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Old 02-02-2012, 10:05 PM   #29
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Just because you have that many lights doesn't mean you have to have them all on.
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Most RV batteries live a long and useful life, some are murdered.
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Old 02-02-2012, 10:24 PM   #30
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The most I saw out of my Parallax 55A converter was ~13.6V. I'm gonna try using one of my Smart chargers the next trip to see if I get a better, longer lasting charge.
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Old 02-02-2012, 11:04 PM   #31
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My understanding is that to "equalize" means to stir up the electrolyte. Me thinks just driving a MH would be enough, but what do I know?
Not according to the manufacturers. It also de-sulphates (removes the deposits) from the plates, which driving won't do.
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Old 02-02-2012, 11:17 PM   #32
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I really hate to "equalize" batteries. It seems undue stress on them. The "Smart" charger due here next Wednesday has both. Gonna have to read up on what they and the manufacturer of the batteries say.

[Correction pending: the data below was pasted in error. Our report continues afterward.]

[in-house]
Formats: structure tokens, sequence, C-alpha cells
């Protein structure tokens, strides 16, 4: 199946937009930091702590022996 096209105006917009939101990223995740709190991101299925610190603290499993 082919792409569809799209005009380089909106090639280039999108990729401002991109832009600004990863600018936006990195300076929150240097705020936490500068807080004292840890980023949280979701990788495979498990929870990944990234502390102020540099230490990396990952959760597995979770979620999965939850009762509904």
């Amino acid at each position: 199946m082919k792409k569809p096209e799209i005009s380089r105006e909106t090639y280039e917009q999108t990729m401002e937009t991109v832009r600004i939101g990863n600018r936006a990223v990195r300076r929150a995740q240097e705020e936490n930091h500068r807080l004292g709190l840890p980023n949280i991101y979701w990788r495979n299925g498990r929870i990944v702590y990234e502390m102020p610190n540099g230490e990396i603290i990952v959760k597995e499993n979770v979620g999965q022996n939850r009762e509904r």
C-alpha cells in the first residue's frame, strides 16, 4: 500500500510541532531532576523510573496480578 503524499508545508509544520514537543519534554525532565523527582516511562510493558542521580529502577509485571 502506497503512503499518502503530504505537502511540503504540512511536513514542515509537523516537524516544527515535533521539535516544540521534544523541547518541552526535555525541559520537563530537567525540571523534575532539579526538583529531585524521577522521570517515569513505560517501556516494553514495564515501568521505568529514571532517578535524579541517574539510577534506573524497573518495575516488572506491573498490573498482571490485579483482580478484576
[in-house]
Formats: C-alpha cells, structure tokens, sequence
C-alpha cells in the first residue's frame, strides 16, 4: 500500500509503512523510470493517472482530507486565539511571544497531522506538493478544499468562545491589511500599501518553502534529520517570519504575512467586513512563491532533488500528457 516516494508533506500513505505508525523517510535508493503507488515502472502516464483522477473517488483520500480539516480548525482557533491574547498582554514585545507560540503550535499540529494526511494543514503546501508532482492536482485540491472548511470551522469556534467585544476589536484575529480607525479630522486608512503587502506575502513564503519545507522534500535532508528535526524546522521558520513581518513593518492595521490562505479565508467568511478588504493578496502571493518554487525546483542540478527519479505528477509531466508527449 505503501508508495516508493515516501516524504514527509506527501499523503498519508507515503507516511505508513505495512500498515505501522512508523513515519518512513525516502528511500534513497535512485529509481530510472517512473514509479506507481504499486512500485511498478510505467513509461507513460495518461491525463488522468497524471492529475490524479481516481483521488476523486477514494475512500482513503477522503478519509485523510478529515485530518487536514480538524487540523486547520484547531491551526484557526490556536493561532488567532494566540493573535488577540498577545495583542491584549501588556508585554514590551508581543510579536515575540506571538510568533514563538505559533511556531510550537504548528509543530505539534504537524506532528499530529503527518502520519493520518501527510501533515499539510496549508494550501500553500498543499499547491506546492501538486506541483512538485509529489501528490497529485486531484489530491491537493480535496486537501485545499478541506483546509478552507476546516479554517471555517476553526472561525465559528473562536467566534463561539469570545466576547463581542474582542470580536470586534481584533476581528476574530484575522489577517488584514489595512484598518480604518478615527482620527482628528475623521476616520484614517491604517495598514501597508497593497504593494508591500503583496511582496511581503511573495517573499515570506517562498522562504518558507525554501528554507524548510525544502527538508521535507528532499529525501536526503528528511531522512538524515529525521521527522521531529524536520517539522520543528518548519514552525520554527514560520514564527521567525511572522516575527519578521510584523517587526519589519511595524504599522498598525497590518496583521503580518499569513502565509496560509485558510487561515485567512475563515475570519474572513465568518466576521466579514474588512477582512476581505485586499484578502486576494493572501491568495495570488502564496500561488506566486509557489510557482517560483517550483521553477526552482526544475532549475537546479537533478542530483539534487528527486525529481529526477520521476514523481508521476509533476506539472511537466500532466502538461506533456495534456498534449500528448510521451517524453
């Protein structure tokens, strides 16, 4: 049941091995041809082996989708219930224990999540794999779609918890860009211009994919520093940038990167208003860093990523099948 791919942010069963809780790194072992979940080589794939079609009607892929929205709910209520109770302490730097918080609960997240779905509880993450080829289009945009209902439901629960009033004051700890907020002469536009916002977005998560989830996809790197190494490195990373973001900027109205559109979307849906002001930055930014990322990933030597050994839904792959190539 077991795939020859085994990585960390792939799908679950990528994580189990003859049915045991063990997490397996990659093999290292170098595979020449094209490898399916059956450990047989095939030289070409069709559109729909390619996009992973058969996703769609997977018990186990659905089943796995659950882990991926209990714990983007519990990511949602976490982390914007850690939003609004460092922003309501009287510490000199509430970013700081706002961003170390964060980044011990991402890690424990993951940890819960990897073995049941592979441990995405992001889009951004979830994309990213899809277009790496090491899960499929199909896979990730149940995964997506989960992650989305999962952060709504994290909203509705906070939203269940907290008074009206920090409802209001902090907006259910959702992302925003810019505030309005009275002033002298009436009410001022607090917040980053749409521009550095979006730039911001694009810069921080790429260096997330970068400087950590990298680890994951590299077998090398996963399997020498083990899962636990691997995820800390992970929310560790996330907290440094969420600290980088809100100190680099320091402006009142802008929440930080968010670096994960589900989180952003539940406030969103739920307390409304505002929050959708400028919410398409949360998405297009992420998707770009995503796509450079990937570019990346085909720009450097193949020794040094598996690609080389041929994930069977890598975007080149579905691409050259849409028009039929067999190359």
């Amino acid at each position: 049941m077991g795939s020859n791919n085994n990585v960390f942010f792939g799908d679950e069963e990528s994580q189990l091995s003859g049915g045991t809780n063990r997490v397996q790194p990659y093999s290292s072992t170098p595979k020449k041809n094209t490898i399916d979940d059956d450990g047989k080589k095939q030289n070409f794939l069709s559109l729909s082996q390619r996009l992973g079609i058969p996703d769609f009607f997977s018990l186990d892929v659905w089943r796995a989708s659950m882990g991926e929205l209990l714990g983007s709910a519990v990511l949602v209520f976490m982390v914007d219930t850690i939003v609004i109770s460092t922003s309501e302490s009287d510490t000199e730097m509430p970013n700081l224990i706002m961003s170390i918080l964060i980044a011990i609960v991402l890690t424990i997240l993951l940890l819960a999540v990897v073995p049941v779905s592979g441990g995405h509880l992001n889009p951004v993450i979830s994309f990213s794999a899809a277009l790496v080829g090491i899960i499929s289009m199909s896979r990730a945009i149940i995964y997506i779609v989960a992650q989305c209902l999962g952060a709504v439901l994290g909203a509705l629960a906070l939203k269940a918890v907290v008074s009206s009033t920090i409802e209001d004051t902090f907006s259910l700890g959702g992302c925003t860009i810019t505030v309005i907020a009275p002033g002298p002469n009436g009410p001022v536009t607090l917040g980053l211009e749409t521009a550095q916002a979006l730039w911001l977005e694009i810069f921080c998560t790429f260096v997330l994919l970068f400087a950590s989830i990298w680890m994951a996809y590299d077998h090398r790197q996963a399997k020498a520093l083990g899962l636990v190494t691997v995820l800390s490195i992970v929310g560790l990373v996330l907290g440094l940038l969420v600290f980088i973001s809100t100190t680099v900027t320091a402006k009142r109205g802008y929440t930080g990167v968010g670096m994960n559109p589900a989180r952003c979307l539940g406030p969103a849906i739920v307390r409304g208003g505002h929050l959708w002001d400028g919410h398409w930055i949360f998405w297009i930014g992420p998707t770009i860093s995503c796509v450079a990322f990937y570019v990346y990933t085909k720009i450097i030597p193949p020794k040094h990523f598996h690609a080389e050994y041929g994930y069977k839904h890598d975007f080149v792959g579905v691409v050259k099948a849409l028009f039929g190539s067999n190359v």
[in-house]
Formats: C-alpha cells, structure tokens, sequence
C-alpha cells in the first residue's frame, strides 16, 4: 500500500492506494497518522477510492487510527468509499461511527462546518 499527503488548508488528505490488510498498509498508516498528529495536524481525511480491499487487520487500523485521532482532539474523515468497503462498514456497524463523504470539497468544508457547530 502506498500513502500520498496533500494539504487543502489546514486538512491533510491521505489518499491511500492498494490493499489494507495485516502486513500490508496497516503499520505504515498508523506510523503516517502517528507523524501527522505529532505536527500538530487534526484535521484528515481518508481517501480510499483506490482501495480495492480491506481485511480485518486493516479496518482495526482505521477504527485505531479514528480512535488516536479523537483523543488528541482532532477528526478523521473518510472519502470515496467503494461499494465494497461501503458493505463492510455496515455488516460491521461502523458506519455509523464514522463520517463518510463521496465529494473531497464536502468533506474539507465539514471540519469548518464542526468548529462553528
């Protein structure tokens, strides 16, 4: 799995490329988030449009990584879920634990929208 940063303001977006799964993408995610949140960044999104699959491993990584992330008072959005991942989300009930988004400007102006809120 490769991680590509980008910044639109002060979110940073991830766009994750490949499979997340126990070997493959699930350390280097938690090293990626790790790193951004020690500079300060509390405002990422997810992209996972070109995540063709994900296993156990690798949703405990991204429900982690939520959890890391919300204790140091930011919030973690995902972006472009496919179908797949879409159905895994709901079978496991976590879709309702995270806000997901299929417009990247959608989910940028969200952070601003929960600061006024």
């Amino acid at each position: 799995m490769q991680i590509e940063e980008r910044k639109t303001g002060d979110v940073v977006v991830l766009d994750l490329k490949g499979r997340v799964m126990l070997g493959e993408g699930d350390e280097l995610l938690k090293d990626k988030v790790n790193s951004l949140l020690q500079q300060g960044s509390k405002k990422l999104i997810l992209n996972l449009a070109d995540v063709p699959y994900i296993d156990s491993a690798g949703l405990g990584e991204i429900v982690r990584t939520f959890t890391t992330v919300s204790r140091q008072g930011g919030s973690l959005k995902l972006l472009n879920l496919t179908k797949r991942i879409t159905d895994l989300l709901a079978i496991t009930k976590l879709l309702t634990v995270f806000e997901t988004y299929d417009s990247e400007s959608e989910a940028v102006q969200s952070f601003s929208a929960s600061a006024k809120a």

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Old 02-03-2012, 06:19 AM   #33
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Conservation is indeed the name of the game. I provided the marine LED light fixtures that went into the building of our trailer. I also opted out of having a Fantastic Fan installed and used two three speed computer case fans. I also am using an Eberspacher diesel heater and I am working on the design of a small motor powered AC unit.
My situation is different as the trailer is small but the principle is the same.

One other big issue is that batteries in a bank must be virtually identical, same age same manufacturer same AH. This comes in the Peukert's Law category, internal resistance varies as batteries age. The way around this is by having separate battery banks that you can switch between.
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Old 02-03-2012, 07:40 AM   #34
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Keep us informed on how that goes. The diesel generator sounds interesting.
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Old 05-05-2012, 11:33 AM   #35
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There are several incorrect assumptions in post #33.
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Old 05-05-2012, 04:23 PM   #36
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re: "I really hate to "equalize" batteries. It seems undue stress on them."

An equalization charge is an intentional overcharge for the purpose of equalizing the charge level in all cells in a battery. The classic version requires careful battery monitoring including hydrometry which gets into significant hazmat territory. Equalization is needed only when battery charging is weak and often insufficient for a full and complete charge. That is why it is most often seen in solar power forums.

In RV usage where the batteries get connected to grid with a decent battery charger and maintainer, given 8 to 12 hours for a full and complete charge, then provided with a storage maintenance charge that implements a sulfation inhibiting technique, equalization charges are not needed.